MADRID, 18 Mar. (EUROPA PRESS) -
The heads of Serbia and Kosovo have reached this Saturday an agreement for the normalization of bilateral relations after a marathon meeting of twelve hours with the mediation of the EU.
"I can announce that Kosovo and Serbia have agreed to the application of the annex to the agreement for the process of normalization of relations between the two, between Kosovo and Serbia", announced the High Representative for Foreign Policy of the EU, Josep Borrell.
Borrell recalled that both Kosovo and Serbia have the strategic objective of joining the EU and for this "Serbia and Kosovo need to normalize their relations". "This agreement is an important step to make it a reality. We are going to continue working tirelessly until we reach a comprehensive agreement for the normalization of their relations," Borrell stressed.
The head of EU Diplomacy has highlighted that it has been a "protracted and difficult" dialogue, but "in good faith" that has concluded with a commitment by Kosovo to apply "immediately" Article 7 of the agreement for the implementation of a self-governance mechanism for the Kosovo Serb population. "And when I say immediately, I mean immediately," Borrell stressed.
Likewise, Pristina agrees to apply the declaration on missing persons "urgently". "I have to admit that from the beginning we raised this issue as a non-negotiable point," Borrell said, noting that "several creative proposals have been put forward, both on the signing and on the substance" of the agreement.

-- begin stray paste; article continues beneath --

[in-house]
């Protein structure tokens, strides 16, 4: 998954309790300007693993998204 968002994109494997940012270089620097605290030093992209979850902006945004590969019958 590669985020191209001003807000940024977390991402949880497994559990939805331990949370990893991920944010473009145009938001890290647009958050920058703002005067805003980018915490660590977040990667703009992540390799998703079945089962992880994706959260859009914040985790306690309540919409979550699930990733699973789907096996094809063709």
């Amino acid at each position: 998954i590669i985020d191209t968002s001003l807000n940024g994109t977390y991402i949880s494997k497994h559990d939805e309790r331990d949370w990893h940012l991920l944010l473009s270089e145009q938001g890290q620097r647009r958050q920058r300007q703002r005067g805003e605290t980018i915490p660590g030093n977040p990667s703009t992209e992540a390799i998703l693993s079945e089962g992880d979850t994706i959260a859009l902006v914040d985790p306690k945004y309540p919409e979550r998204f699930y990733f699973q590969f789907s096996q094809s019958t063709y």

"It is clear that the two parties will obtain important benefits from this agreement because the dialogue is not only about Kosovo and Serbia", but about "stability", he has argued. "In the current geopolitical context it is an important tool to maintain peace and stability in the Western Balkans region," she stressed.
Borrell has met with the President of Serbia, Aleksandar Vucic, and with the Kosovar Prime Minister, Albin Kurti, in the town of Ohrid, in North Macedonia.
Belgrade and Pristina have been negotiating in Brussels for decades with few results and a poor record of implementing the agreements already reached, weighed down by the conflicts stemming from the violent secession of Kosovo from Serbia in the late 1990s.